Additionally, Twestival is very versatile, allowing the organisers of each local event the freedom to decide the ways in which they wish to fundraise. This versatility helps to tailor each event to its location, creating a diverse range of events in hundreds of cities.

The essence of Twestival is community giving; it is able to unite communities all over the world – both local and regional – under the banner of the global Twitter community. Despite the criticism that social media networks increase isolation because they reduce face-to-face interaction, Twestival highlights the strength of bringing online communities together and their significance in developing fundraising initiatives for different causes.

Influence / impact

In 2010, Twestival Global elected to support the charity Concern Worldwide, which works in some of the poorest countries in the world. In particular, it was decided that the money raised from the events would be donated to improving education provision in developing countries. On 25 March 2010, over 175 cities participated in Twestival Global, raising more than $460,000 for Concern Worldwide. In India, Twestival events were held in seven cities and raised approximately $6200. The total raised globally for Concern Worldwide is enough to build 31 new schools, with funds being designated to Haiti and regions of Africa and Asia. The Twestival and Concern Worldwide websites have videos that show participants in Twestival the work that is happening because of the money they raised.


The costs of hosting Twestival Global/Local vary depending on the events organised by each location. Operational costs are usually accounted for through sponsorship by different companies, either in the form of cash donations or providing their services for free. For example, the Bangalore Twestival Global 2010 was sponsored financially by Nokia, another sponsor provided the venue and famous bands in India performed at the event for free.


Twestival has been enjoying growing success with each year, both in terms of the number of participants and the total amount of money raised for charities. However, because it is still a fairly young initiative, it is continually evolving, as new campaigns are launched to try and find the most effective ways of spreading the word and promoting the events.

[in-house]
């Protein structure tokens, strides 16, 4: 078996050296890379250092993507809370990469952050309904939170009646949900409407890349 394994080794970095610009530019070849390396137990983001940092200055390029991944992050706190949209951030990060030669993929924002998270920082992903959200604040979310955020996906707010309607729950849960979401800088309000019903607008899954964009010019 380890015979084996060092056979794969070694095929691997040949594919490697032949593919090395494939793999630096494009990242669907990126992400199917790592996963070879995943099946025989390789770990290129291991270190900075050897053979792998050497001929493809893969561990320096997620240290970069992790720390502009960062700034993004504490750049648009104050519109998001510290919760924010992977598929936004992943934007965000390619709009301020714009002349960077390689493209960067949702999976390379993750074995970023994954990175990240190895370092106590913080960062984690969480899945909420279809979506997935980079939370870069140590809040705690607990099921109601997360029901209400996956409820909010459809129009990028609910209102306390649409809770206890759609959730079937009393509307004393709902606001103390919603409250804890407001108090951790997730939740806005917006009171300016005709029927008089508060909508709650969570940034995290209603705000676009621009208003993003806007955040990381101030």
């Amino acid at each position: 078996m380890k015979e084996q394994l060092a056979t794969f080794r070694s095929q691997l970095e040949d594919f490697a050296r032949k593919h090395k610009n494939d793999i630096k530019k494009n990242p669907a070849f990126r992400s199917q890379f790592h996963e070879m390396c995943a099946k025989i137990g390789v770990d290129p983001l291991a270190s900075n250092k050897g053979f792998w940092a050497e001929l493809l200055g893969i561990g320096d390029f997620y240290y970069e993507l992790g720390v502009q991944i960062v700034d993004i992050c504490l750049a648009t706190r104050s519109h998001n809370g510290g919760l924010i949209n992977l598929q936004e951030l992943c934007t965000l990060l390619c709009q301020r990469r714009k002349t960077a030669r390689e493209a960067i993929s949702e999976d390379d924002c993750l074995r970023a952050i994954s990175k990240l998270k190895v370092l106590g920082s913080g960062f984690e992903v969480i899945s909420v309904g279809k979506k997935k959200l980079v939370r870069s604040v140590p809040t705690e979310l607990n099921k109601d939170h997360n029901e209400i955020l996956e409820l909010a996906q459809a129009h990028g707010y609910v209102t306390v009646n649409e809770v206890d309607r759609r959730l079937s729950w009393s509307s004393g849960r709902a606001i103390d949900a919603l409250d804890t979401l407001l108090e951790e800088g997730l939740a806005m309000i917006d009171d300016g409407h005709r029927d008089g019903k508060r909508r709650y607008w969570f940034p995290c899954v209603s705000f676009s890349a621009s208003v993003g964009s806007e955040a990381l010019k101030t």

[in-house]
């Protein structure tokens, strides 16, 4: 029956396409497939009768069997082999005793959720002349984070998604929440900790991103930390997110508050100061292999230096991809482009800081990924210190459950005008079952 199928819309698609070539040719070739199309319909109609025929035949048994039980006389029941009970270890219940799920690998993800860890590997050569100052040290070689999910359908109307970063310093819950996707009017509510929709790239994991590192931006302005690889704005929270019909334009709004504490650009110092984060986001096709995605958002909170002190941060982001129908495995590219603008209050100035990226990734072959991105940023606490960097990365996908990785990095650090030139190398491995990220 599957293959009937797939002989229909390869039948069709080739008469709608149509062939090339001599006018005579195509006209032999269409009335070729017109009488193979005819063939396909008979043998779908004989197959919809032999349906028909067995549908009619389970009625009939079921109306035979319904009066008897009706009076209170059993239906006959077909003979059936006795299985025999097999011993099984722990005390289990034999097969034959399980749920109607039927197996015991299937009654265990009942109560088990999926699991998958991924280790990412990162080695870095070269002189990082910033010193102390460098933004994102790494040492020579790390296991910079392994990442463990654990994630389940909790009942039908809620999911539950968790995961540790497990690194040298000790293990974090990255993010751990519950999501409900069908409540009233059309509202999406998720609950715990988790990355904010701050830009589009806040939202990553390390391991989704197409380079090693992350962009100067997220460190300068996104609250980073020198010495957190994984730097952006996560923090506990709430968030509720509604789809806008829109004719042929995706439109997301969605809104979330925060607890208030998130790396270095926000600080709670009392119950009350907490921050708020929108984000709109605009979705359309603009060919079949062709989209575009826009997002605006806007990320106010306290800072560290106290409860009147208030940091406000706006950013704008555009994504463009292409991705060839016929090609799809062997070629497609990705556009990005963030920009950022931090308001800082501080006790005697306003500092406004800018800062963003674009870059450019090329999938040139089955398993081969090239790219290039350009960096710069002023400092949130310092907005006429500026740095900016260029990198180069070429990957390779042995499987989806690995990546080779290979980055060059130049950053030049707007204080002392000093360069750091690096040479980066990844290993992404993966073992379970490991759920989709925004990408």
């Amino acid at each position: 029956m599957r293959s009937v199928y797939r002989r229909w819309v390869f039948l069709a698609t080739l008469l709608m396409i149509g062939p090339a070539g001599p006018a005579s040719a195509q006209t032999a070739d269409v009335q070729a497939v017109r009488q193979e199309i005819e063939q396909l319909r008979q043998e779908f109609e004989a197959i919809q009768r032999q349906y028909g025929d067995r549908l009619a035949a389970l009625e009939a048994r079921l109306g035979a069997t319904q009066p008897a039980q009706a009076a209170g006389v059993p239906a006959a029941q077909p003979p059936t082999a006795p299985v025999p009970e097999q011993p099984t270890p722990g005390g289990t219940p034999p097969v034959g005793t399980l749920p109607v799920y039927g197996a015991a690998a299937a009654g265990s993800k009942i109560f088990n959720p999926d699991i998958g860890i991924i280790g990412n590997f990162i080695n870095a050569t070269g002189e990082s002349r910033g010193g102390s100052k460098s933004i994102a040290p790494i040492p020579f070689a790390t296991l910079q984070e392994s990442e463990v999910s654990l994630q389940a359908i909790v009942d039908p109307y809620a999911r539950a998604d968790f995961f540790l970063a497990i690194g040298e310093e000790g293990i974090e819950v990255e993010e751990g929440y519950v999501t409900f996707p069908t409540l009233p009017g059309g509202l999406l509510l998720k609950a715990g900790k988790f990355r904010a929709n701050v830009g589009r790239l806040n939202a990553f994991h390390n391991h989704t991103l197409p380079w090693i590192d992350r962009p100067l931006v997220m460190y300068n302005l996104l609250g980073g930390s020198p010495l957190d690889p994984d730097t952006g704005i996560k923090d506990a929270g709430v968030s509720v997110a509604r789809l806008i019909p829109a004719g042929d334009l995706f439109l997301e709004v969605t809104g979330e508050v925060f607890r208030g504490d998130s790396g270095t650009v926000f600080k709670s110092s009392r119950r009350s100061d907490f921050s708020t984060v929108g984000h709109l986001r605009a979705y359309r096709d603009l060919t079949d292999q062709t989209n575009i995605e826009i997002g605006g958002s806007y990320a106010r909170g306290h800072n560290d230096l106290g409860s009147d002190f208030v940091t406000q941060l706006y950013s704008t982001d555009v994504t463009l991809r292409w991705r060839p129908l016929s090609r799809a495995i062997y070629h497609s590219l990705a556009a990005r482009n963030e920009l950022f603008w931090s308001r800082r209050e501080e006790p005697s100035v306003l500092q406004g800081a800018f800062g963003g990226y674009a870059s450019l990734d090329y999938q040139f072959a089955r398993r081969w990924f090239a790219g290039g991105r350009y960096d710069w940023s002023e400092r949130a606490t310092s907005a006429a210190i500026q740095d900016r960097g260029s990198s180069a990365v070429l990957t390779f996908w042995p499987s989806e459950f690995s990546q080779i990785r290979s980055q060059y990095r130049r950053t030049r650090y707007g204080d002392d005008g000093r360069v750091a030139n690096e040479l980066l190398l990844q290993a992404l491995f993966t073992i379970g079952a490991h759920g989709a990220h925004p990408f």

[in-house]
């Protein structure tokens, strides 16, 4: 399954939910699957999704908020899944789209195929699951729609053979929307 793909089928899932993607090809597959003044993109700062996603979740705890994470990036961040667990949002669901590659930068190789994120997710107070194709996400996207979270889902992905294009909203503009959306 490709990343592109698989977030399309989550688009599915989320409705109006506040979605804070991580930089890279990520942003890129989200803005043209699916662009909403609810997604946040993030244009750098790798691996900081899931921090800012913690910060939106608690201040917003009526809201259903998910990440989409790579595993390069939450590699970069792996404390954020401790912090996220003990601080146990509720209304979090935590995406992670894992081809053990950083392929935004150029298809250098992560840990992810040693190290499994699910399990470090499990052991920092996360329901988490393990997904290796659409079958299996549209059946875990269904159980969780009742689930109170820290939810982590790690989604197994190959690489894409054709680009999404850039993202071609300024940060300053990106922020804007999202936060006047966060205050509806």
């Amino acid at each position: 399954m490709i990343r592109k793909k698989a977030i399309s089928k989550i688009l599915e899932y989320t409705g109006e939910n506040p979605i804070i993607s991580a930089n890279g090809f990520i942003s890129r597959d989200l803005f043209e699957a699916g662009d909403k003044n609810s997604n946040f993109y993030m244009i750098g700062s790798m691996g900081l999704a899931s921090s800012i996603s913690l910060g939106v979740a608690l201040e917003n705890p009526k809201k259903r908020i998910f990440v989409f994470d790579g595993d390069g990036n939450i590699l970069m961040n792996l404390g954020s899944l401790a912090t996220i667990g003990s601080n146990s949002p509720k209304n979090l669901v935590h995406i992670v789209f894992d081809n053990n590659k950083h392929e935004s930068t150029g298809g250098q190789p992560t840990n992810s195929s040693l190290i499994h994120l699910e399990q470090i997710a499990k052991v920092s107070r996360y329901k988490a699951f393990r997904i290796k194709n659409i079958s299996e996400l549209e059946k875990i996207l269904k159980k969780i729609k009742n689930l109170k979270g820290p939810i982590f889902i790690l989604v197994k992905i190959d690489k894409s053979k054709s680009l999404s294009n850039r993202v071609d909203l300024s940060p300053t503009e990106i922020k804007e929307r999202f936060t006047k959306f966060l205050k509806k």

Although Twestival has Twitter at its disposal to increase awareness of events, this automatically excludes people who are not Twitter users, even though the events are relevant and intended for everyone. This is a challenge that the organisers are trying to resolve as Twestival develops further. For example, the Bangalore Twestival team organised a photography contest to help increase public awareness of their events for Twestival Global 2010. Although the contest was received with a mixed response, Twestival is still a work in progress, but one which has proved to have real potential for developing innovative and dynamic fundraising initiatives.

In the last 14 months, Twestival has raised over $1.2 million and helped 137 different charities.


Social networking technologies have an important role to play in fundraising, but one which is only recently starting to be harnessed by the charity sector. Sites such as Twitter are no longer just mediums for spreading a message, they are also a hub for bringing together new online communities. Twestival is the largest project to date that uses social media tools to reach out to new audiences, inspiring communities of all sizes to unite and fundraise on a truly global scale.

Twitter and the charities they work with endeavour to show Twestival participants how the money they raise gets used.
In 2010, Twestival Global was in support of Concern Worldwide. It was decided that the money raised from the events would be donated to improving education provision in developing countries.